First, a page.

11. Necessity: eg. when transnational epidemics break out (SARS) coordination through rules made by a central global agency becomes necessary.
12. Norm cascades: when ideas receive global acceptance. eg. prohibition of torture universally.
13. It is wrong to look at a single theory.
14 Competing explanations are that international law is grounded in ethics and morality which conduces all humankind to similar rational behaviour.
15. States act in their national interest. They form international law in areas which coincide with their national interest and reject other areas. This is a theory that seems to have acquired favour among some American scholars. It helps a unilateralist position by the US.
16. Only those rules to which states consent are binding on them. There is a subjection to rules that emerge as a result of a surrender of sovereignty.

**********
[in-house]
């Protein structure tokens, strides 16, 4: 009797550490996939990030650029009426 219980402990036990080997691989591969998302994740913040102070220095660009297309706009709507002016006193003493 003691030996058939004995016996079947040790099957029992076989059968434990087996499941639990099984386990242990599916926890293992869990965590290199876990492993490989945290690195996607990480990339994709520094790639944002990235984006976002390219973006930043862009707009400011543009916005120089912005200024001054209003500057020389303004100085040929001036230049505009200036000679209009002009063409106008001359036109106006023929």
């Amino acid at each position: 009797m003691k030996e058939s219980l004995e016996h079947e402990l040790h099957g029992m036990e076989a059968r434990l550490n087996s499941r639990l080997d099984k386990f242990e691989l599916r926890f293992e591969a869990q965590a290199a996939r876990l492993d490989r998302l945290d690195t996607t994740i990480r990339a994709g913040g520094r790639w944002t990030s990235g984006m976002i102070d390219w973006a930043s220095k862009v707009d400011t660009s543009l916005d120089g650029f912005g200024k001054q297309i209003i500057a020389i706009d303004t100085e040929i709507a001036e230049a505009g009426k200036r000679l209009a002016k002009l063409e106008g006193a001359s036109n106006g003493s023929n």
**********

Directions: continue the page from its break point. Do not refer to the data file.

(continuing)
THE HISTORY OF GLOBALIZATION AND INTERNATIONAL LAW.
1. Though other parts of the world had periods of globalization, international law is largely Eurocentric. It is the history of Europe and its contacts with the rest of the world that
constitutes the story of globalization and international law.
2. The Spanish conquest of South America. The decimation of the Incas. The rationalization of the conquest. The role of Vittoria and Suarez. The issue of whether the native people had sovereignty in terms of international law. Conquest had to be explained as consistent with theological theories based on natural law. The reconciliation of Vittoria and others. Conquest may be wrong but once initiated, there is some trusteeship notion that kicks in which requires the conqueror to bring the native people to light.
3. The Thirty Years War. The Treaty of Westphalia (1648) ending the war. The Westphalian
. Its two central assumptions. (i) Each state being sovereign, no state can interfere with events within the domestic